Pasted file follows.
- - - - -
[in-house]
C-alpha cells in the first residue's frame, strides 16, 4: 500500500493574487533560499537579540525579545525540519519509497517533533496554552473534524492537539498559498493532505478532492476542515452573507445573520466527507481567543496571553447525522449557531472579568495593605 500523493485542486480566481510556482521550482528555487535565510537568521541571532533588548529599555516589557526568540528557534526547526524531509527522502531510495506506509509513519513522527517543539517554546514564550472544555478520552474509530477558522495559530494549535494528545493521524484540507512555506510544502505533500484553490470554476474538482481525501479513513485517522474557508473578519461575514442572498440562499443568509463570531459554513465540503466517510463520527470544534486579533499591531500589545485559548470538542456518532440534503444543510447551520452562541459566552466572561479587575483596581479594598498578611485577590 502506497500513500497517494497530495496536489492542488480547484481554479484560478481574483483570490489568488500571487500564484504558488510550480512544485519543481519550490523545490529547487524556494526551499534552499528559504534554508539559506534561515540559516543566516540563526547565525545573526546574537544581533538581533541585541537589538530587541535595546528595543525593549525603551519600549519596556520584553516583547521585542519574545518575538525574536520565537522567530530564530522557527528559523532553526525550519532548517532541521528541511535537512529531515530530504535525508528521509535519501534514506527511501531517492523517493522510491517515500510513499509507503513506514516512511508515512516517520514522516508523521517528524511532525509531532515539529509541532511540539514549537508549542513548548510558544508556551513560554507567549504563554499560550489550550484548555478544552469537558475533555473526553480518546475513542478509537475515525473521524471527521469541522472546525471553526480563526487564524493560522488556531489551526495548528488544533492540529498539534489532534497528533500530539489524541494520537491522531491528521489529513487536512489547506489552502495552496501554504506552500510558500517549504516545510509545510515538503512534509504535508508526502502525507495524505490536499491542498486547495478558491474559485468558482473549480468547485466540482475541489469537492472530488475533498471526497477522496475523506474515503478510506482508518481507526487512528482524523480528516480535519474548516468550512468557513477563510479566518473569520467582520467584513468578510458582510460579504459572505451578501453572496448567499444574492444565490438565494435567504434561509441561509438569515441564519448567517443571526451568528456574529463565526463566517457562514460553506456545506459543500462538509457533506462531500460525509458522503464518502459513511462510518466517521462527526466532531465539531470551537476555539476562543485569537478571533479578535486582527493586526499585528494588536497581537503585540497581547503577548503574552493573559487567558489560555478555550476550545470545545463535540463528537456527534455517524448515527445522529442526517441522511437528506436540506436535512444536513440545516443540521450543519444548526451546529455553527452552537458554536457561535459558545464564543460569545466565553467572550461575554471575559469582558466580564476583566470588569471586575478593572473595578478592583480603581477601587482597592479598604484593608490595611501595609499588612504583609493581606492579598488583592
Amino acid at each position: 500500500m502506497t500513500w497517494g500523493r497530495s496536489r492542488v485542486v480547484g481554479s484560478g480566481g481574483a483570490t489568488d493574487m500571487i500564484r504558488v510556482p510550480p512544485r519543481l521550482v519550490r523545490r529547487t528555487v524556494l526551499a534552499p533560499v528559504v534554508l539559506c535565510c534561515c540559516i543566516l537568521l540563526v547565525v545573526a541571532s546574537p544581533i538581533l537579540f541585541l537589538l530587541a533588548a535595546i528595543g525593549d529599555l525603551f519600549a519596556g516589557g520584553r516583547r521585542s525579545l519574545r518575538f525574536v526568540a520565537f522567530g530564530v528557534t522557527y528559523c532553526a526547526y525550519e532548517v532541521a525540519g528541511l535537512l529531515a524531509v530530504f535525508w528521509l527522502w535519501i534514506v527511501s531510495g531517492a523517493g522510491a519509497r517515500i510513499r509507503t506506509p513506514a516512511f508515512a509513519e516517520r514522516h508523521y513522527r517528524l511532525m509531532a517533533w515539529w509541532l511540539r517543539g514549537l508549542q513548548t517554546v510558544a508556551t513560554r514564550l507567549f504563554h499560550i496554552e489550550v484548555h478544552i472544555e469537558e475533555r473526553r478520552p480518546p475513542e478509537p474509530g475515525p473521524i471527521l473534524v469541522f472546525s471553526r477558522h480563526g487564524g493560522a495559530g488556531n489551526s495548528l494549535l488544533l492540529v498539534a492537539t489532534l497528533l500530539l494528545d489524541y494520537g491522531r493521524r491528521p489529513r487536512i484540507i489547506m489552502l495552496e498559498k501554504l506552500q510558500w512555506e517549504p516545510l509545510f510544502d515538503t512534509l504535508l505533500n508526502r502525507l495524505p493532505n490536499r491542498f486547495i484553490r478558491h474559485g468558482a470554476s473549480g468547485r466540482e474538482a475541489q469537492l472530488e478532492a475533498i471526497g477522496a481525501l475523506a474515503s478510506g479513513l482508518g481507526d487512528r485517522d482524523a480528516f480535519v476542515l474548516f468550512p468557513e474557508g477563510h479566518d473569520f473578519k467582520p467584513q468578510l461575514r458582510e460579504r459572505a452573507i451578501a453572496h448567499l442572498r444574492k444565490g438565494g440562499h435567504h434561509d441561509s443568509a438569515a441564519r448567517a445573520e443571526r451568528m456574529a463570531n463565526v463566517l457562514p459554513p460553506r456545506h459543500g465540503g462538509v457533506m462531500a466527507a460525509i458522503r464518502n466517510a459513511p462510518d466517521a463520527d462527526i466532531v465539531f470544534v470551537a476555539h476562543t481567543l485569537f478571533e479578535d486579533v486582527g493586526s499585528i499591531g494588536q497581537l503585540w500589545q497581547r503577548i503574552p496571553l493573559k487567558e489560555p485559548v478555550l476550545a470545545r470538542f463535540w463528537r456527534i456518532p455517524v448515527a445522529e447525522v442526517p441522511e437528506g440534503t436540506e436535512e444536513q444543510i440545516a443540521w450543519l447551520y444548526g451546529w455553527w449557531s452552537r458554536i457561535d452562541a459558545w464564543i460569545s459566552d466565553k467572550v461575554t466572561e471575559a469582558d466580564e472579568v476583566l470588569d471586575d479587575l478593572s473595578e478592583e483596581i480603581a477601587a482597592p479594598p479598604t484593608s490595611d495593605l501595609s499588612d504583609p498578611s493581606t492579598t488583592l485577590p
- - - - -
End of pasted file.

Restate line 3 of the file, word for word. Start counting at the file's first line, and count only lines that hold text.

Amino acid at each position: 500500500m502506497t500513500w497517494g500523493r497530495s496536489r492542488v485542486v480547484g481554479s484560478g480566481g481574483a483570490t489568488d493574487m500571487i500564484r504558488v510556482p510550480p512544485r519543481l521550482v519550490r523545490r529547487t528555487v524556494l526551499a534552499p533560499v528559504v534554508l539559506c535565510c534561515c540559516i543566516l537568521l540563526v547565525v545573526a541571532s546574537p544581533i538581533l537579540f541585541l537589538l530587541a533588548a535595546i528595543g525593549d529599555l525603551f519600549a519596556g516589557g520584553r516583547r521585542s525579545l519574545r518575538f525574536v526568540a520565537f522567530g530564530v528557534t522557527y528559523c532553526a526547526y525550519e532548517v532541521a525540519g528541511l535537512l529531515a524531509v530530504f535525508w528521509l527522502w535519501i534514506v527511501s531510495g531517492a523517493g522510491a519509497r517515500i510513499r509507503t506506509p513506514a516512511f508515512a509513519e516517520r514522516h508523521y513522527r517528524l511532525m509531532a517533533w515539529w509541532l511540539r517543539g514549537l508549542q513548548t517554546v510558544a508556551t513560554r514564550l507567549f504563554h499560550i496554552e489550550v484548555h478544552i472544555e469537558e475533555r473526553r478520552p480518546p475513542e478509537p474509530g475515525p473521524i471527521l473534524v469541522f472546525s471553526r477558522h480563526g487564524g493560522a495559530g488556531n489551526s495548528l494549535l488544533l492540529v498539534a492537539t489532534l497528533l500530539l494528545d489524541y494520537g491522531r493521524r491528521p489529513r487536512i484540507i489547506m489552502l495552496e498559498k501554504l506552500q510558500w512555506e517549504p516545510l509545510f510544502d515538503t512534509l504535508l505533500n508526502r502525507l495524505p493532505n490536499r491542498f486547495i484553490r478558491h474559485g468558482a470554476s473549480g468547485r466540482e474538482a475541489q469537492l472530488e478532492a475533498i471526497g477522496a481525501l475523506a474515503s478510506g479513513l482508518g481507526d487512528r485517522d482524523a480528516f480535519v476542515l474548516f468550512p468557513e474557508g477563510h479566518d473569520f473578519k467582520p467584513q468578510l461575514r458582510e460579504r459572505a452573507i451578501a453572496h448567499l442572498r444574492k444565490g438565494g440562499h435567504h434561509d441561509s443568509a438569515a441564519r448567517a445573520e443571526r451568528m456574529a463570531n463565526v463566517l457562514p459554513p460553506r456545506h459543500g465540503g462538509v457533506m462531500a466527507a460525509i458522503r464518502n466517510a459513511p462510518d466517521a463520527d462527526i466532531v465539531f470544534v470551537a476555539h476562543t481567543l485569537f478571533e479578535d486579533v486582527g493586526s499585528i499591531g494588536q497581537l503585540w500589545q497581547r503577548i503574552p496571553l493573559k487567558e489560555p485559548v478555550l476550545a470545545r470538542f463535540w463528537r456527534i456518532p455517524v448515527a445522529e447525522v442526517p441522511e437528506g440534503t436540506e436535512e444536513q444543510i440545516a443540521w450543519l447551520y444548526g451546529w455553527w449557531s452552537r458554536i457561535d452562541a459558545w464564543i460569545s459566552d466565553k467572550v461575554t466572561e471575559a469582558d466580564e472579568v476583566l470588569d471586575d479587575l478593572s473595578e478592583e483596581i480603581a477601587a482597592p479594598p479598604t484593608s490595611d495593605l501595609s499588612d504583609p498578611s493581606t492579598t488583592l485577590p